The name the Basque people give to their own land, Euskal Herria, covers the three Basque provinces that today form the Comunidad Autónoma del País Vasco (in Basque, “Euskadi”) – Gipuzkoa, Bizkaia and Araba – as well as Navarra (Nafarroa) and part of southwestern France. Much of this region is immensely beautiful, and especially so along the coast, where green and thickly forested mountains, interspersed with stark individual hills, seem in places to emerge from the sea itself. Yes, it often rains, and much of the time the countryside is shrouded in a fine mist, but so long as you don’t mind the occasional shower, summer here offers a glorious escape from the unrelenting heat of the south.
Despite the heavy industrialization that has helped to make this one of the wealthiest areas in Spain, Euskal Herria is remarkably unspoiled – neat and quiet inland, rugged and wild along the coast. San Sebastián is a major resort city, with superb if crowded beaches and magnificent food, but lesser-known, similarly attractive villages line the coast all the way to Bilbao, home to the magnificent Museo Guggenheim. Inland, Pamplona boasts its exuberant Fiestas de San Fermín, while many other destinations have charms of their own, from the drama of the Pyrenees to the laidback elegance of Vitoria-Gasteiz.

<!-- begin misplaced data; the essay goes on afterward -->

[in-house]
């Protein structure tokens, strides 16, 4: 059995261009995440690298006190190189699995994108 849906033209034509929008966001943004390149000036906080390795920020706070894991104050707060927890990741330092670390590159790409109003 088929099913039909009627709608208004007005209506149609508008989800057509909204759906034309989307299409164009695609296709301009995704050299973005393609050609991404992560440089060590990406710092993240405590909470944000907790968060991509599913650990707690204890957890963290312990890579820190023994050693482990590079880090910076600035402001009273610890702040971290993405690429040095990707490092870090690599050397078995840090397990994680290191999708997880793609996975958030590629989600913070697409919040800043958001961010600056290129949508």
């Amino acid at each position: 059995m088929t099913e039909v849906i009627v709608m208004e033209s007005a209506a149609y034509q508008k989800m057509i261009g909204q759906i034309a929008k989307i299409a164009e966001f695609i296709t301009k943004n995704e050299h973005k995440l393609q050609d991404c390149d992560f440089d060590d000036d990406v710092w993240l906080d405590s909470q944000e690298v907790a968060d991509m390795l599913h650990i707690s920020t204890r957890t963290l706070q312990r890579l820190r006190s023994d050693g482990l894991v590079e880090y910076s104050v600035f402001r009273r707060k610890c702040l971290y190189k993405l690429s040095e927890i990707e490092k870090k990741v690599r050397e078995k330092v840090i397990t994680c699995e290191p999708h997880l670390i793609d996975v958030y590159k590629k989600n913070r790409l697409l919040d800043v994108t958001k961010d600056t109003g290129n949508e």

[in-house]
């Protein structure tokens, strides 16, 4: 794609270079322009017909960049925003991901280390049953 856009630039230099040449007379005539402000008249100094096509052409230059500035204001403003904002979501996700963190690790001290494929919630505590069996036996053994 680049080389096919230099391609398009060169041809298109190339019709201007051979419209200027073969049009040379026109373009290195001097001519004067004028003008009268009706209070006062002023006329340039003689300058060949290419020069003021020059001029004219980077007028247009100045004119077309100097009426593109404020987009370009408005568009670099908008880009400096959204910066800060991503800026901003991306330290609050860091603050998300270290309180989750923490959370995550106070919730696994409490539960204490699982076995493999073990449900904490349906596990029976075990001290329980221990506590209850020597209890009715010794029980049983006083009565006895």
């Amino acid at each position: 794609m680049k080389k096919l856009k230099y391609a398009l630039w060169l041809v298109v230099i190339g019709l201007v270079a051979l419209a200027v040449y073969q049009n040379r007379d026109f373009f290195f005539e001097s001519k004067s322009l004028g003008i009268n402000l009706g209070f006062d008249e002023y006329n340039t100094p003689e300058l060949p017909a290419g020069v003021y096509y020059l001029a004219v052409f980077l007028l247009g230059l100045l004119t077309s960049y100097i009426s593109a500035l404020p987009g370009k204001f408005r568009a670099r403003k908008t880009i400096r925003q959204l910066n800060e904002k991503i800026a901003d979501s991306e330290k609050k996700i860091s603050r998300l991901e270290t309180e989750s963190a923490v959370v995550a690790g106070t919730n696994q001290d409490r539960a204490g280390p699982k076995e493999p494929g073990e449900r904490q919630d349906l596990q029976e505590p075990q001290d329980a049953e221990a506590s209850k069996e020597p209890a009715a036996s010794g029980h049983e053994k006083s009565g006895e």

Look out especially for quiet rural accommodation options, here in abundance thanks to the Basque government’s nekazalturismoa (agroturismo) programme, which offers the opportunity to stay in traditional Basque farmhouses and private homes, usually in areas of outstanding beauty, at very reasonable cost (€45–75). In Navarra, as in much of the country, these are known as casas rurales, or landa exteak. You can get details from the region’s many excellent local tourist offices (which also handle bookings), or online at nekatur.net, and, for Navarra, casasruralesnavarra.com.
While a reasonable network of buses connects all the sizeable towns, the easiest way to get around the Basque Country is by car. In particular, if you want to follow the coast, the dramatic hills and cliffs mean there isn’t always a shoreline road; with public transport especially you have to keep returning to the main roads way inland. Train services are relatively poor. San Sebastián lies on a major route to and from France, which also passes through Vitoria-Gasteiz, but Bilbao is off the main line on a minor spur, and direct trains between Bilbao and San Sebastián are much slower than the equivalent buses. Bilbao is, however, the eastern terminus of the entirely separate FEVE narrow-gauge railway (feve.es), which follows the Atlantic coast west to Santander, Oviedo and beyond.
When the Romans invaded, they defeated a group called the Aquitani, who inhabited large areas of southwestern Gaul and northern Iberia, and spoke an ancestral version of Basque. However, they allowed the wild tribes known as the Vascones, who lived in the mountains of Euskal Herria, to keep their language and independence in return for allowing free passage and trading rights.